This lesson is all about ledger lines. What are they?
First of all, to better understand what they are, we need to know what a staff is. The musical staff is the foundation upon which notes are drawn. It comprises five lines and four spaces. Every line or space on the staff represents a white key on your piano.
There are two staves (plural for staff). There’s a treble staff and a bass staff with a treble clef and bass clef, respectively. The notes of the lines on the treble staff from bottom to top are E-G-B-D-F while the notes of the spaces are F-A-C-E. For the bass staff, the notes of the lines from bottom to top are G-B-D-F-A. The notes of the spaces for the bass staff are A-C-E-G. This would give us a total of 9 notes for the treble staff and 9 notes for the bass staff.
We seem to have a problem. Only eighteen notes? What about all the other notes on the piano? After all some keyboards have 61 and 76 keys and a piano has as many as 88 keys.
What seems like a problem is solved by ledger lines. When we run out of room on the staff we add ledger (or leger) lines. These very short lines extend the 5 line, 4 space staff, allowing us to add extra notes. They can be added above or below the treble and bass staff. Those below the staff are the lower notes, while those above are higher notes.
As a beginner, the first leger line you should learn is middle C. On the grand staff, middle C is located between the treble and bass staff, as shown in the diagram on the right.
On piano, if middle C is written with a ledger line below the treble staff, you play it with your right hand. If the line is above the bass staff you play it with your left hand. Middle C is located in the middle of your piano.
Here is a diagram showing several ledger lines:
As a beginner, you shouldn’t be too concerned about the very high and low ones. Your focus should be mainly on the lines and spaces on the staff and middle C. Then you gradually add leger lines as you progress. Usually, you wouldn’t use more than two lines. Learning happens one step at a time and there’s no need to rush.
It may look difficult to understand at first glance, but it’s very easy to name the notes. All you have to do is to keep moving up or down the musical alphabet, A-B-C-D-E-F-G.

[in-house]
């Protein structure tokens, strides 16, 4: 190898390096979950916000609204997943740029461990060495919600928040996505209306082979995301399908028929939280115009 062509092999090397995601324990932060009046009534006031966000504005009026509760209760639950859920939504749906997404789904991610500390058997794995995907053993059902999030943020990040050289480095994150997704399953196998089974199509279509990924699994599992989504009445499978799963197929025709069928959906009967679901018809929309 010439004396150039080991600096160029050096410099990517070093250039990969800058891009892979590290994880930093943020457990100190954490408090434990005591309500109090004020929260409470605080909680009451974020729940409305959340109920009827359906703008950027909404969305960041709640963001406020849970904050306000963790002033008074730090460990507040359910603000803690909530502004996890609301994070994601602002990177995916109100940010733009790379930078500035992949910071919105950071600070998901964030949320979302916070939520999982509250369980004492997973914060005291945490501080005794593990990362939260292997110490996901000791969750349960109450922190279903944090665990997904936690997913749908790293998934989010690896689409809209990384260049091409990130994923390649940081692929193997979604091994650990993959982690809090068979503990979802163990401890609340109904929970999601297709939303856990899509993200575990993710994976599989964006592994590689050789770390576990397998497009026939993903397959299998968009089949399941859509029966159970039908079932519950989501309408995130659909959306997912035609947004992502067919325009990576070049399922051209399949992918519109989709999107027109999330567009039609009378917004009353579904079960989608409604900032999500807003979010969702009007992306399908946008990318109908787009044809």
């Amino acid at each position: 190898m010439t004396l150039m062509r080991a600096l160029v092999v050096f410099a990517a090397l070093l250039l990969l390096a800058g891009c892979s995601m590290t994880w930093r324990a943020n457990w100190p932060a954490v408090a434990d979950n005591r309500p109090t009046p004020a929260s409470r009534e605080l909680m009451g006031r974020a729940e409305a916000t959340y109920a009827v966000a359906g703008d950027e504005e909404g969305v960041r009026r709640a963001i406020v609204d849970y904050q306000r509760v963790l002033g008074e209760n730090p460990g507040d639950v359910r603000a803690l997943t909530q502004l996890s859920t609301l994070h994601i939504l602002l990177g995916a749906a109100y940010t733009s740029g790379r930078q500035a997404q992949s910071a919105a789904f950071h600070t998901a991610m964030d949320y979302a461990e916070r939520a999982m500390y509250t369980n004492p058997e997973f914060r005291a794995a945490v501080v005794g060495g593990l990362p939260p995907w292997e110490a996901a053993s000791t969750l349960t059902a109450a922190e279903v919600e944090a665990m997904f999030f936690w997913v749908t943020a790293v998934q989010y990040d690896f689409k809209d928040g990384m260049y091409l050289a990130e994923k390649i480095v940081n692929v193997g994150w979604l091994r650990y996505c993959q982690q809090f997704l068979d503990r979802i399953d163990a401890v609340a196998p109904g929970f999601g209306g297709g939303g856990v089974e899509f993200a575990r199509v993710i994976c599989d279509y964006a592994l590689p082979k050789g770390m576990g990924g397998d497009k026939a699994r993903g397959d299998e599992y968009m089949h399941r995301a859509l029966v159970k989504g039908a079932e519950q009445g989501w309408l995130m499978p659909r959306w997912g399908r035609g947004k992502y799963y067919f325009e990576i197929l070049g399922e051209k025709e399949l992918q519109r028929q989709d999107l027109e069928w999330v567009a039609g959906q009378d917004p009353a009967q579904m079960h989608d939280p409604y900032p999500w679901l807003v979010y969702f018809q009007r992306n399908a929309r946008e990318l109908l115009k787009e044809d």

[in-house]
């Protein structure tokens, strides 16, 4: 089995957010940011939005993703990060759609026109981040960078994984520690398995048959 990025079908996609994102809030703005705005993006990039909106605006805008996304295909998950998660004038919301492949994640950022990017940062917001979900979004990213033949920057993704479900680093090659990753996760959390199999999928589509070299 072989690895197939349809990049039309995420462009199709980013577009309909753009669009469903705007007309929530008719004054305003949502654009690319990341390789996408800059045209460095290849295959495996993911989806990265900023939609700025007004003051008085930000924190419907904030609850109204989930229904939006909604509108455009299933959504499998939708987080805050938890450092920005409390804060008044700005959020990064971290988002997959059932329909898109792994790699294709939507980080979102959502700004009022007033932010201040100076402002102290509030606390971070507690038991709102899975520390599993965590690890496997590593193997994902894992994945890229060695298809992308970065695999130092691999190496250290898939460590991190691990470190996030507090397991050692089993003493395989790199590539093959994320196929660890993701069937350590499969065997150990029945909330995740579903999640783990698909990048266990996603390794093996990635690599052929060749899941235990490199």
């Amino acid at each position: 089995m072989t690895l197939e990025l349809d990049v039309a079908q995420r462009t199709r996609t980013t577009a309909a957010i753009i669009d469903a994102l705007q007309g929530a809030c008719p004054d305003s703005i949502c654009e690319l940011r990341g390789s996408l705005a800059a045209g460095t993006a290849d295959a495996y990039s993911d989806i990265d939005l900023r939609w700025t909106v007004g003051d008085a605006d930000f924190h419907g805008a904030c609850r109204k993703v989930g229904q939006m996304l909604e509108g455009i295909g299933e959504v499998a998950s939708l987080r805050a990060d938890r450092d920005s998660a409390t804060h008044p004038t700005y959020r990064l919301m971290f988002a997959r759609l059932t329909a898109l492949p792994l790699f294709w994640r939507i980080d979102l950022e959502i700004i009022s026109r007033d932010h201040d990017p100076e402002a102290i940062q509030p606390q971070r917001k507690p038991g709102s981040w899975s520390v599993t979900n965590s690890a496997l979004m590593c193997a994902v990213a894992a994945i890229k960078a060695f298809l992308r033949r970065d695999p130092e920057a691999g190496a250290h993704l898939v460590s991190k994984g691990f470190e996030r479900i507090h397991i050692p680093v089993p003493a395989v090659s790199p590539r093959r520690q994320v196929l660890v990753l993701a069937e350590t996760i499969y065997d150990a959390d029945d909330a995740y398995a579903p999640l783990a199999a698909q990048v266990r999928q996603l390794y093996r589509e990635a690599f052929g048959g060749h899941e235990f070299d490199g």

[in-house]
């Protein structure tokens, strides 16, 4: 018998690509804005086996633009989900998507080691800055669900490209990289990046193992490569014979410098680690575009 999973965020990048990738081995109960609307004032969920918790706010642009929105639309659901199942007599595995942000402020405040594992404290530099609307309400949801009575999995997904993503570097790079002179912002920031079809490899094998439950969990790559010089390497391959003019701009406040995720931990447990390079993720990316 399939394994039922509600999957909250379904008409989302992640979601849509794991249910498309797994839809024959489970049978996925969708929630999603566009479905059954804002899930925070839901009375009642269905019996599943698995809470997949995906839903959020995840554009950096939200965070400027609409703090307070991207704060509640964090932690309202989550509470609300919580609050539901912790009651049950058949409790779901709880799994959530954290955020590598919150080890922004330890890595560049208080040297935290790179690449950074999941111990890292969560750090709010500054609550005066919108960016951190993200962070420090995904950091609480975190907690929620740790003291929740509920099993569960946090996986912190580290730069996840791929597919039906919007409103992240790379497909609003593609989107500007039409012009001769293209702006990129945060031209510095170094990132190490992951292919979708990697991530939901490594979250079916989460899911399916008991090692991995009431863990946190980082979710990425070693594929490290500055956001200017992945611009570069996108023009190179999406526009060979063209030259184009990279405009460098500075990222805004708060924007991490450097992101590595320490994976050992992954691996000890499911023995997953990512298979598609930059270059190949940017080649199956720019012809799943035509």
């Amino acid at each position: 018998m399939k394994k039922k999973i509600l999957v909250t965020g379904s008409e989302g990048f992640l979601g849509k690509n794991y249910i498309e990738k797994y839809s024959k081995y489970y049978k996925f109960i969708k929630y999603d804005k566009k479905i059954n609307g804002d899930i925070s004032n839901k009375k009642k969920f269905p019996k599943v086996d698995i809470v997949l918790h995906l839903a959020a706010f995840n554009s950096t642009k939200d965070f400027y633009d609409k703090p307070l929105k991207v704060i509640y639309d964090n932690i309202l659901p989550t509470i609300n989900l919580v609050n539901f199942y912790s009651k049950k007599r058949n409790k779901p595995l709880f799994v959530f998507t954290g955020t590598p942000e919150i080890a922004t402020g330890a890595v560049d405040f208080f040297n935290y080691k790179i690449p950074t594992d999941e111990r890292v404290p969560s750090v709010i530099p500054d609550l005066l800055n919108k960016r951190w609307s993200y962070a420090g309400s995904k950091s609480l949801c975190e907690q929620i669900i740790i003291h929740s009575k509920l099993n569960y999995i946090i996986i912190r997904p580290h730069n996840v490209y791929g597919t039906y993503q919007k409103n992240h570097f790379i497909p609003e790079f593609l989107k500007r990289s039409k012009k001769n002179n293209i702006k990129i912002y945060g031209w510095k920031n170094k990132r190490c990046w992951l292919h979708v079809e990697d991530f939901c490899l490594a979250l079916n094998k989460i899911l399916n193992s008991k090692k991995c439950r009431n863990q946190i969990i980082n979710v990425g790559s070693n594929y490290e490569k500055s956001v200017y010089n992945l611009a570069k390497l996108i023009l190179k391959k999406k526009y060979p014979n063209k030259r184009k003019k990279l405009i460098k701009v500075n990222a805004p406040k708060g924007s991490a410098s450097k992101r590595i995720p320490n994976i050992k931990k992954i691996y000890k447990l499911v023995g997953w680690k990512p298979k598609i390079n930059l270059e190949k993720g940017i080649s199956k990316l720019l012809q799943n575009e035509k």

How To Avoid Multiple Ledger Lines
This is where things get a little more complicated. If you’re a beginner, don’t let this bother you too much. It will take you a lot of time before you ever reach this level. But it’s good to know nonetheless so that you see the bigger picture.
In piano music, multiple ledger lines can make sight-reading difficult. To solve this problem they are often bypassed and other methods are used. These methods include the octave commands, 8va, 15ma, 8vb and 15mb.
8va means that a note or section will be played an octave higher than written, whole 15ma means that you must play two octaves higher.
Let’s say you’re required to play the last C note on an 88-key piano. This note is C8. Instead of writing this note on the 9th leger line above the treble staff, 15ma can be used above C6, making it easy to identify the note.
Let’s say you’re required to play the lowest note on an 88-key piano. This note is A0 and can be written just under the sixth leger line below the bass staff. Instead of adding so many leger lines, it could be written with 15mb on A2 or 8vb on A1.
Another way to avoid ledger lines for very low notes on the treble staff is to invade the bass staff. Simply write the notes in the bass staff.
Sometimes, these lines are avoided by adding a temporary G-clef on the bass staff or a temporary F-clef on the treble staff.